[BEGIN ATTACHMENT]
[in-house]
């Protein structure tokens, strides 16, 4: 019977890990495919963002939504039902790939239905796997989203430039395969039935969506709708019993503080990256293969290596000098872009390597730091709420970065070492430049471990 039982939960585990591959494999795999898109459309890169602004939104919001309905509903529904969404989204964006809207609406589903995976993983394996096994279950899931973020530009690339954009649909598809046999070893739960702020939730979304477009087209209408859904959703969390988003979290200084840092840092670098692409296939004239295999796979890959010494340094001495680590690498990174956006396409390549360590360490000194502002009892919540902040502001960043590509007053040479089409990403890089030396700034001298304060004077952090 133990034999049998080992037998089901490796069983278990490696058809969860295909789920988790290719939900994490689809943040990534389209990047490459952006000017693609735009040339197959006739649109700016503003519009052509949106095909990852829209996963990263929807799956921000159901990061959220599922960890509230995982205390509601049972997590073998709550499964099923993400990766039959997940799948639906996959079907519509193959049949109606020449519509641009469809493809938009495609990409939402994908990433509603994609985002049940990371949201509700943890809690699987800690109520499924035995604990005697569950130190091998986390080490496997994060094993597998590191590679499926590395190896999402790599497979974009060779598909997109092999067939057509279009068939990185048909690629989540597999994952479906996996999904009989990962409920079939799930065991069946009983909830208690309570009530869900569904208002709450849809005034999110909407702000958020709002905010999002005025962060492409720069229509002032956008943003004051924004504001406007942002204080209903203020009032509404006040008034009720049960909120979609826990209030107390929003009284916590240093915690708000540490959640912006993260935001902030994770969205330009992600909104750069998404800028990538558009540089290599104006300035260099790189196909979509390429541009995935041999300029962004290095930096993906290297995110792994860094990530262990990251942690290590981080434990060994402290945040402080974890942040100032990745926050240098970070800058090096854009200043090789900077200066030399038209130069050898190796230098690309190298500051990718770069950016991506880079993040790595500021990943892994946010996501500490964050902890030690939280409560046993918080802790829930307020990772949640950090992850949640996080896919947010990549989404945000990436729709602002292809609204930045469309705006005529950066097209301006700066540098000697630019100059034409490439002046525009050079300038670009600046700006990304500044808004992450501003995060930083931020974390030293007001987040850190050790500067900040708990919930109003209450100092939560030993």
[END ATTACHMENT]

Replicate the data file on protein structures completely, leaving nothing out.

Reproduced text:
[in-house]
């Protein structure tokens, strides 16, 4: 019977890990495919963002939504039902790939239905796997989203430039395969039935969506709708019993503080990256293969290596000098872009390597730091709420970065070492430049471990 039982939960585990591959494999795999898109459309890169602004939104919001309905509903529904969404989204964006809207609406589903995976993983394996096994279950899931973020530009690339954009649909598809046999070893739960702020939730979304477009087209209408859904959703969390988003979290200084840092840092670098692409296939004239295999796979890959010494340094001495680590690498990174956006396409390549360590360490000194502002009892919540902040502001960043590509007053040479089409990403890089030396700034001298304060004077952090 133990034999049998080992037998089901490796069983278990490696058809969860295909789920988790290719939900994490689809943040990534389209990047490459952006000017693609735009040339197959006739649109700016503003519009052509949106095909990852829209996963990263929807799956921000159901990061959220599922960890509230995982205390509601049972997590073998709550499964099923993400990766039959997940799948639906996959079907519509193959049949109606020449519509641009469809493809938009495609990409939402994908990433509603994609985002049940990371949201509700943890809690699987800690109520499924035995604990005697569950130190091998986390080490496997994060094993597998590191590679499926590395190896999402790599497979974009060779598909997109092999067939057509279009068939990185048909690629989540597999994952479906996996999904009989990962409920079939799930065991069946009983909830208690309570009530869900569904208002709450849809005034999110909407702000958020709002905010999002005025962060492409720069229509002032956008943003004051924004504001406007942002204080209903203020009032509404006040008034009720049960909120979609826990209030107390929003009284916590240093915690708000540490959640912006993260935001902030994770969205330009992600909104750069998404800028990538558009540089290599104006300035260099790189196909979509390429541009995935041999300029962004290095930096993906290297995110792994860094990530262990990251942690290590981080434990060994402290945040402080974890942040100032990745926050240098970070800058090096854009200043090789900077200066030399038209130069050898190796230098690309190298500051990718770069950016991506880079993040790595500021990943892994946010996501500490964050902890030690939280409560046993918080802790829930307020990772949640950090992850949640996080896919947010990549989404945000990436729709602002292809609204930045469309705006005529950066097209301006700066540098000697630019100059034409490439002046525009050079300038670009600046700006990304500044808004992450501003995060930083931020974390030293007001987040850190050790500067900040708990919930109003209450100092939560030993």